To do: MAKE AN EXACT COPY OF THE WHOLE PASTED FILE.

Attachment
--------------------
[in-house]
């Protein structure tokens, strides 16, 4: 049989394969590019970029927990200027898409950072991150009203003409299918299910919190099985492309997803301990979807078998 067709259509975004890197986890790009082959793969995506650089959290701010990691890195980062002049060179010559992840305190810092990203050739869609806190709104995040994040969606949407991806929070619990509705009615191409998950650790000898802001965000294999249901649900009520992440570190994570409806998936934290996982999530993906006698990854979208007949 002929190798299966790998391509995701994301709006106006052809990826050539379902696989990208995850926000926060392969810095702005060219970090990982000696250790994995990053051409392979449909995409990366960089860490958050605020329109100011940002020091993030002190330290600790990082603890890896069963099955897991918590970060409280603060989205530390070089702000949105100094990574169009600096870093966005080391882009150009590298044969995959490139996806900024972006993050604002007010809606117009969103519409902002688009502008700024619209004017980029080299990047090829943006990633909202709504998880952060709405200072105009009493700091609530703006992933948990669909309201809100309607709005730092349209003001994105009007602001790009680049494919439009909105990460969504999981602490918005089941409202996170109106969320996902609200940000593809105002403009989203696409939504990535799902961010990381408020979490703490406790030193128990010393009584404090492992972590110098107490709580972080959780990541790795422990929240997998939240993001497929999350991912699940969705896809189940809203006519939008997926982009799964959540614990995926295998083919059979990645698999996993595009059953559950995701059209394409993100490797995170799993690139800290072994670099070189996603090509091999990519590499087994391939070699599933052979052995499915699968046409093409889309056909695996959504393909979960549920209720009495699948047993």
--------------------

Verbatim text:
[in-house]
């Protein structure tokens, strides 16, 4: 049989394969590019970029927990200027898409950072991150009203003409299918299910919190099985492309997803301990979807078998 067709259509975004890197986890790009082959793969995506650089959290701010990691890195980062002049060179010559992840305190810092990203050739869609806190709104995040994040969606949407991806929070619990509705009615191409998950650790000898802001965000294999249901649900009520992440570190994570409806998936934290996982999530993906006698990854979208007949 002929190798299966790998391509995701994301709006106006052809990826050539379902696989990208995850926000926060392969810095702005060219970090990982000696250790994995990053051409392979449909995409990366960089860490958050605020329109100011940002020091993030002190330290600790990082603890890896069963099955897991918590970060409280603060989205530390070089702000949105100094990574169009600096870093966005080391882009150009590298044969995959490139996806900024972006993050604002007010809606117009969103519409902002688009502008700024619209004017980029080299990047090829943006990633909202709504998880952060709405200072105009009493700091609530703006992933948990669909309201809100309607709005730092349209003001994105009007602001790009680049494919439009909105990460969504999981602490918005089941409202996170109106969320996902609200940000593809105002403009989203696409939504990535799902961010990381408020979490703490406790030193128990010393009584404090492992972590110098107490709580972080959780990541790795422990929240997998939240993001497929999350991912699940969705896809189940809203006519939008997926982009799964959540614990995926295998083919059979990645698999996993595009059953559950995701059209394409993100490797995170799993690139800290072994670099070189996603090509091999990519590499087994391939070699599933052979052995499915699968046409093409889309056909695996959504393909979960549920209720009495699948047993």